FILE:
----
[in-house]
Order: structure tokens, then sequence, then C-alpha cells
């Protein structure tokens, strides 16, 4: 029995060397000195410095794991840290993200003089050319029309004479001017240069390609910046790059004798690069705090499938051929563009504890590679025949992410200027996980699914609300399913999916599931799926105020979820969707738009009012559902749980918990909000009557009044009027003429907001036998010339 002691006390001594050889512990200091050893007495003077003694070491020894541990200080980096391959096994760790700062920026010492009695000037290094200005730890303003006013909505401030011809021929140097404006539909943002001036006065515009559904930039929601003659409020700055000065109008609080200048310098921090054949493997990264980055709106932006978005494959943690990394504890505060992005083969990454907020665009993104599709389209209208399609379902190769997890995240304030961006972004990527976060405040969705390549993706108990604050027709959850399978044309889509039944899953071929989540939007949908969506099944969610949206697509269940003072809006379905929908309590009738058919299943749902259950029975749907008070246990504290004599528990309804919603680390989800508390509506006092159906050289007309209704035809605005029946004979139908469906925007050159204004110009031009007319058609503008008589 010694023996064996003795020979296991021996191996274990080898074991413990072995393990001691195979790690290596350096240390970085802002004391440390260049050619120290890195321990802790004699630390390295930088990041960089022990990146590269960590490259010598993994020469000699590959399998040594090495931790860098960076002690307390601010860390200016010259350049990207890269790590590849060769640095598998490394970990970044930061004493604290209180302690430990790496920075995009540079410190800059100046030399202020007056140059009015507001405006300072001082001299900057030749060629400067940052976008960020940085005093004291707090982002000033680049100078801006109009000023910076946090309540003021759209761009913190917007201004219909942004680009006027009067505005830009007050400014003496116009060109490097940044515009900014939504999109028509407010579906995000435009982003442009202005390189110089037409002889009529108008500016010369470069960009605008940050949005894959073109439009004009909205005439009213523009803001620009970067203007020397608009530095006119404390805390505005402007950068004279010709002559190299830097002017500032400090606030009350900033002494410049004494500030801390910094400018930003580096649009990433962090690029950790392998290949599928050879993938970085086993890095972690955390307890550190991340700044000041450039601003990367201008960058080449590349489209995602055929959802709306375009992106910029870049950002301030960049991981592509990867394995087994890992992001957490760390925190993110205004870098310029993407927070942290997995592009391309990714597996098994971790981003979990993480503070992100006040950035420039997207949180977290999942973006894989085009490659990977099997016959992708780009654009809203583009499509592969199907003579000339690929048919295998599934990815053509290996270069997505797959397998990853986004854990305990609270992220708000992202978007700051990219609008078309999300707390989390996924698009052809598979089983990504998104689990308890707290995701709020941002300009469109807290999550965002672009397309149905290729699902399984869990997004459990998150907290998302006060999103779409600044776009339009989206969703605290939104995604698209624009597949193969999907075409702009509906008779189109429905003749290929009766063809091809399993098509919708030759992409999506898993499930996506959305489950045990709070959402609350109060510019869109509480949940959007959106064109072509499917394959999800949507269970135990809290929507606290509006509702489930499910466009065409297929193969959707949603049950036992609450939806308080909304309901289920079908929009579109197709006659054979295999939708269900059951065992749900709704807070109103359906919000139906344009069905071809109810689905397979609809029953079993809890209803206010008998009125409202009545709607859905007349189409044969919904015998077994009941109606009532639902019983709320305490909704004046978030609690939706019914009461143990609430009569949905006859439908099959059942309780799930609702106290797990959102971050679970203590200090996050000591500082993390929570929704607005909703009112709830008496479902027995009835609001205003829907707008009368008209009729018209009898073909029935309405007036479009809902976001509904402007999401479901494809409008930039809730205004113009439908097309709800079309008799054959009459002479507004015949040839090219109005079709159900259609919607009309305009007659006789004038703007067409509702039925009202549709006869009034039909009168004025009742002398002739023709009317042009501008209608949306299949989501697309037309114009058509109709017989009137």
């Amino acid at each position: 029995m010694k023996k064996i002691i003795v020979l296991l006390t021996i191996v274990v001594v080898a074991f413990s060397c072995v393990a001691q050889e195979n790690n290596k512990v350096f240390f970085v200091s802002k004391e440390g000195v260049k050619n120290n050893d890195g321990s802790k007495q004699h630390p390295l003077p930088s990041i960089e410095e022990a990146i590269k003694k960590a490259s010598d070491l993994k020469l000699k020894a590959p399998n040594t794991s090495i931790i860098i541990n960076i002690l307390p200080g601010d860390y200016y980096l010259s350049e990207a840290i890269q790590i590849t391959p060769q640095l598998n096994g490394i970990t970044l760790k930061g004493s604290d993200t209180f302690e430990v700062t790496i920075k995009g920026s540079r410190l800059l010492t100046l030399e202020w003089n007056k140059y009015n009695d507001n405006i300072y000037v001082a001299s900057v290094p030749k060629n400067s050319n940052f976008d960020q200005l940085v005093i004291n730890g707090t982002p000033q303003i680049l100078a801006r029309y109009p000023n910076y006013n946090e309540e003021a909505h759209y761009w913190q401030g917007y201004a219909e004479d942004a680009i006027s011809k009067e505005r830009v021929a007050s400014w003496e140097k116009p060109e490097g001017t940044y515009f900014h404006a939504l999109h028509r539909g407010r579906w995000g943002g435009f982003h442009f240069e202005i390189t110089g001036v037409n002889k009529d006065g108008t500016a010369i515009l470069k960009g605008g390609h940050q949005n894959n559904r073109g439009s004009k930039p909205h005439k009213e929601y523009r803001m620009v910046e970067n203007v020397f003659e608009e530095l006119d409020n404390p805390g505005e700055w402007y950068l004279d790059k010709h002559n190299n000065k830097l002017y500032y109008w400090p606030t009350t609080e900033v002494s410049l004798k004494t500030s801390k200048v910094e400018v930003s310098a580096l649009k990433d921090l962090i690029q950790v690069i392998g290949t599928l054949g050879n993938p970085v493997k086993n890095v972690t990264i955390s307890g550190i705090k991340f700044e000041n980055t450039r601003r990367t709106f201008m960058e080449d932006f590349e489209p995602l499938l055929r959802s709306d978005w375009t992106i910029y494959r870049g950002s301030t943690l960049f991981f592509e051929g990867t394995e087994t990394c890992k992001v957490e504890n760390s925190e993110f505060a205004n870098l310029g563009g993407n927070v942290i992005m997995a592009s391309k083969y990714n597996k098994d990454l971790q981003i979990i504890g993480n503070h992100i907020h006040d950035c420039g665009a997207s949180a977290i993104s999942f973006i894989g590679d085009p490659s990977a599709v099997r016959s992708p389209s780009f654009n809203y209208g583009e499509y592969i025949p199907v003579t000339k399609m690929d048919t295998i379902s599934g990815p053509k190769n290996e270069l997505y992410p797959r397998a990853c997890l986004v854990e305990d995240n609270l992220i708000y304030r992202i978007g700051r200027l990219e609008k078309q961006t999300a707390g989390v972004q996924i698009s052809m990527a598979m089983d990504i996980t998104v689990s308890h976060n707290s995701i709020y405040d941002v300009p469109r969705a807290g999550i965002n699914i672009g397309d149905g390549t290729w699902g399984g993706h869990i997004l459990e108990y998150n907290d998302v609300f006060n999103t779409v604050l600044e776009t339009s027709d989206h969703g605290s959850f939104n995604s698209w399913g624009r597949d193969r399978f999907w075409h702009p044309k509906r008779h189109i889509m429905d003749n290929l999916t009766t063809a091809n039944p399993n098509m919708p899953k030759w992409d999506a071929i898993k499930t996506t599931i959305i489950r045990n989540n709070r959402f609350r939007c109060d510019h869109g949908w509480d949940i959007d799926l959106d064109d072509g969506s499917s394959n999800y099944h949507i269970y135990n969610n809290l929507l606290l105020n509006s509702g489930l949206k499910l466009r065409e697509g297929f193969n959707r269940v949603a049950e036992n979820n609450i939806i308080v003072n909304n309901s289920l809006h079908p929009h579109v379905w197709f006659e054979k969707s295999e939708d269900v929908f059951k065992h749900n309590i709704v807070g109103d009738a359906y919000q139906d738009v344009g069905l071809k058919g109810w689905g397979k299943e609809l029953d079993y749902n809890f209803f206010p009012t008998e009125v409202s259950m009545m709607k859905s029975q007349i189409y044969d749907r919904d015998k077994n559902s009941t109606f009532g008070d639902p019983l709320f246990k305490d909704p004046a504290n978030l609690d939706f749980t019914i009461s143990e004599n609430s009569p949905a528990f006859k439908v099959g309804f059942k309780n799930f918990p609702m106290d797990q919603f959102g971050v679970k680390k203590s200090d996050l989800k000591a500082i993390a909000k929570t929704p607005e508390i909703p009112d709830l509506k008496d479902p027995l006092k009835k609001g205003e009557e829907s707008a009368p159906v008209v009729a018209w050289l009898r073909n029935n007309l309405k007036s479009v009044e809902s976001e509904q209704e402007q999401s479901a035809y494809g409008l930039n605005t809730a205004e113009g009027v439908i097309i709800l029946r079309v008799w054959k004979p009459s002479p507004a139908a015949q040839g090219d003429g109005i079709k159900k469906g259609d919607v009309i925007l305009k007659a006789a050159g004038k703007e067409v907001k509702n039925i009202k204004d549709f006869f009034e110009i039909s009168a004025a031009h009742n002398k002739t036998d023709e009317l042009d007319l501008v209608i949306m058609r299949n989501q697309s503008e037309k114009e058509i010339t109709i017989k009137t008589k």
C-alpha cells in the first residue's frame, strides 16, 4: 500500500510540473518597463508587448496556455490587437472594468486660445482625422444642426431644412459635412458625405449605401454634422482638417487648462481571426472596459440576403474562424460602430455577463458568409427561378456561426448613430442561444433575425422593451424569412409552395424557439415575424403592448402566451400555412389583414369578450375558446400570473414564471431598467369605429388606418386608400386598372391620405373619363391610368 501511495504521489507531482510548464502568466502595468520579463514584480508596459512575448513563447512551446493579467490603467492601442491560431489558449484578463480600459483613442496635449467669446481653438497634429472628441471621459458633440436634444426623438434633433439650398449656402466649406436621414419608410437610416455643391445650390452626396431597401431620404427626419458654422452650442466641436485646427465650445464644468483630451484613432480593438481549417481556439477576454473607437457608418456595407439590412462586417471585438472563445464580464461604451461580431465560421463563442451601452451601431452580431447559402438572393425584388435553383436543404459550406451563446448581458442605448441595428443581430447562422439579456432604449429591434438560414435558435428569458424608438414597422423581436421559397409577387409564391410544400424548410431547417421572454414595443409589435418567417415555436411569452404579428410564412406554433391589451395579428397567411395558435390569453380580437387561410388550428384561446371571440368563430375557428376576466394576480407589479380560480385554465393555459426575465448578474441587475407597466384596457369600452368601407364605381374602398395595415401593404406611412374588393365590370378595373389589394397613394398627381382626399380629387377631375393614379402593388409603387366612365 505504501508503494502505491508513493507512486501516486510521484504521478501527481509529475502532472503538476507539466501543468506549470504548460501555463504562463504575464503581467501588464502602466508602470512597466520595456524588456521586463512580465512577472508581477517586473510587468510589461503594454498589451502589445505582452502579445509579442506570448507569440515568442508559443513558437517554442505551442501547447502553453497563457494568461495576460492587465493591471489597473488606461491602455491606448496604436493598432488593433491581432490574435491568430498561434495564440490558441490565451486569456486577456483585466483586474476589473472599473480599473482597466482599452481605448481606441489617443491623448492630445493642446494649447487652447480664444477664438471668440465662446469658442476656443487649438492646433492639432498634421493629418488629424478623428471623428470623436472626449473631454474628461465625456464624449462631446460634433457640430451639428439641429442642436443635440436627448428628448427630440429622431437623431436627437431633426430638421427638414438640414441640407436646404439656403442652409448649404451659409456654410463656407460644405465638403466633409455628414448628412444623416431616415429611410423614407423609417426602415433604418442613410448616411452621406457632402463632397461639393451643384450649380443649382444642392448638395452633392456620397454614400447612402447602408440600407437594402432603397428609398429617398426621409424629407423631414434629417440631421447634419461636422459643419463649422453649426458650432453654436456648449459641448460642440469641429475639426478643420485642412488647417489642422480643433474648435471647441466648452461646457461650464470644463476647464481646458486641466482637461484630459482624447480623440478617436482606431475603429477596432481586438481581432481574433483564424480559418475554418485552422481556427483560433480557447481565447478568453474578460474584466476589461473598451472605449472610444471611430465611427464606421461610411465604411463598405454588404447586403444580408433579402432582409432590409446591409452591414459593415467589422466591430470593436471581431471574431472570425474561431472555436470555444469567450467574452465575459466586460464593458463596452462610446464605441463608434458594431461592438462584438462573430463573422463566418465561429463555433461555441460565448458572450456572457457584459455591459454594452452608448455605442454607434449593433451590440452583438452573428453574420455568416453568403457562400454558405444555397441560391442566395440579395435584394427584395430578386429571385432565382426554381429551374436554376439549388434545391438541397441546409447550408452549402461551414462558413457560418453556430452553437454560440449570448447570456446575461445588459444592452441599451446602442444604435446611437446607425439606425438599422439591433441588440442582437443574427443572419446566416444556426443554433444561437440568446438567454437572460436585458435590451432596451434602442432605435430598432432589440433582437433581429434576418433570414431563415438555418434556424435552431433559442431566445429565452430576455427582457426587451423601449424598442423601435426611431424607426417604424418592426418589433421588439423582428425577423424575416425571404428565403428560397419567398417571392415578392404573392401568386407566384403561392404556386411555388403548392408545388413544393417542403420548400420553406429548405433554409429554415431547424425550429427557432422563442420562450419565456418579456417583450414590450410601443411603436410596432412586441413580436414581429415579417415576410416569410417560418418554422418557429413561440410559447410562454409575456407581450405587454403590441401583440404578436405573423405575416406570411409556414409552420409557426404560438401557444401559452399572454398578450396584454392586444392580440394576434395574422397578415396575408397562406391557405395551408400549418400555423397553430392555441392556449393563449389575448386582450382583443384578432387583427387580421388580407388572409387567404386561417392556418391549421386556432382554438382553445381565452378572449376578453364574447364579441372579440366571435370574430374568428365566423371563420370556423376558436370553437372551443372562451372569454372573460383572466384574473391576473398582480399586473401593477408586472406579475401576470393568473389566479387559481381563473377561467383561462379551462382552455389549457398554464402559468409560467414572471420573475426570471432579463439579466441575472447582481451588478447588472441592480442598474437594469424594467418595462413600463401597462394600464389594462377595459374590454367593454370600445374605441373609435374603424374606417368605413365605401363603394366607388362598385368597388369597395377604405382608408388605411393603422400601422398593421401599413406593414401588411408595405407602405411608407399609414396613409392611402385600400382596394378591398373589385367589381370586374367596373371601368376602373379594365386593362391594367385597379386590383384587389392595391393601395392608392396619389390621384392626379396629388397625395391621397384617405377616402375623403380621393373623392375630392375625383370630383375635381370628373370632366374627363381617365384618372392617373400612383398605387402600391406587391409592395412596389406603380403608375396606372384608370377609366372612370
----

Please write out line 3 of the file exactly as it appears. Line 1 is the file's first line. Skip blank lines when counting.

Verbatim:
């Protein structure tokens, strides 16, 4: 029995060397000195410095794991840290993200003089050319029309004479001017240069390609910046790059004798690069705090499938051929563009504890590679025949992410200027996980699914609300399913999916599931799926105020979820969707738009009012559902749980918990909000009557009044009027003429907001036998010339 002691006390001594050889512990200091050893007495003077003694070491020894541990200080980096391959096994760790700062920026010492009695000037290094200005730890303003006013909505401030011809021929140097404006539909943002001036006065515009559904930039929601003659409020700055000065109008609080200048310098921090054949493997990264980055709106932006978005494959943690990394504890505060992005083969990454907020665009993104599709389209209208399609379902190769997890995240304030961006972004990527976060405040969705390549993706108990604050027709959850399978044309889509039944899953071929989540939007949908969506099944969610949206697509269940003072809006379905929908309590009738058919299943749902259950029975749907008070246990504290004599528990309804919603680390989800508390509506006092159906050289007309209704035809605005029946004979139908469906925007050159204004110009031009007319058609503008008589 010694023996064996003795020979296991021996191996274990080898074991413990072995393990001691195979790690290596350096240390970085802002004391440390260049050619120290890195321990802790004699630390390295930088990041960089022990990146590269960590490259010598993994020469000699590959399998040594090495931790860098960076002690307390601010860390200016010259350049990207890269790590590849060769640095598998490394970990970044930061004493604290209180302690430990790496920075995009540079410190800059100046030399202020007056140059009015507001405006300072001082001299900057030749060629400067940052976008960020940085005093004291707090982002000033680049100078801006109009000023910076946090309540003021759209761009913190917007201004219909942004680009006027009067505005830009007050400014003496116009060109490097940044515009900014939504999109028509407010579906995000435009982003442009202005390189110089037409002889009529108008500016010369470069960009605008940050949005894959073109439009004009909205005439009213523009803001620009970067203007020397608009530095006119404390805390505005402007950068004279010709002559190299830097002017500032400090606030009350900033002494410049004494500030801390910094400018930003580096649009990433962090690029950790392998290949599928050879993938970085086993890095972690955390307890550190991340700044000041450039601003990367201008960058080449590349489209995602055929959802709306375009992106910029870049950002301030960049991981592509990867394995087994890992992001957490760390925190993110205004870098310029993407927070942290997995592009391309990714597996098994971790981003979990993480503070992100006040950035420039997207949180977290999942973006894989085009490659990977099997016959992708780009654009809203583009499509592969199907003579000339690929048919295998599934990815053509290996270069997505797959397998990853986004854990305990609270992220708000992202978007700051990219609008078309999300707390989390996924698009052809598979089983990504998104689990308890707290995701709020941002300009469109807290999550965002672009397309149905290729699902399984869990997004459990998150907290998302006060999103779409600044776009339009989206969703605290939104995604698209624009597949193969999907075409702009509906008779189109429905003749290929009766063809091809399993098509919708030759992409999506898993499930996506959305489950045990709070959402609350109060510019869109509480949940959007959106064109072509499917394959999800949507269970135990809290929507606290509006509702489930499910466009065409297929193969959707949603049950036992609450939806308080909304309901289920079908929009579109197709006659054979295999939708269900059951065992749900709704807070109103359906919000139906344009069905071809109810689905397979609809029953079993809890209803206010008998009125409202009545709607859905007349189409044969919904015998077994009941109606009532639902019983709320305490909704004046978030609690939706019914009461143990609430009569949905006859439908099959059942309780799930609702106290797990959102971050679970203590200090996050000591500082993390929570929704607005909703009112709830008496479902027995009835609001205003829907707008009368008209009729018209009898073909029935309405007036479009809902976001509904402007999401479901494809409008930039809730205004113009439908097309709800079309008799054959009459002479507004015949040839090219109005079709159900259609919607009309305009007659006789004038703007067409509702039925009202549709006869009034039909009168004025009742002398002739023709009317042009501008209608949306299949989501697309037309114009058509109709017989009137």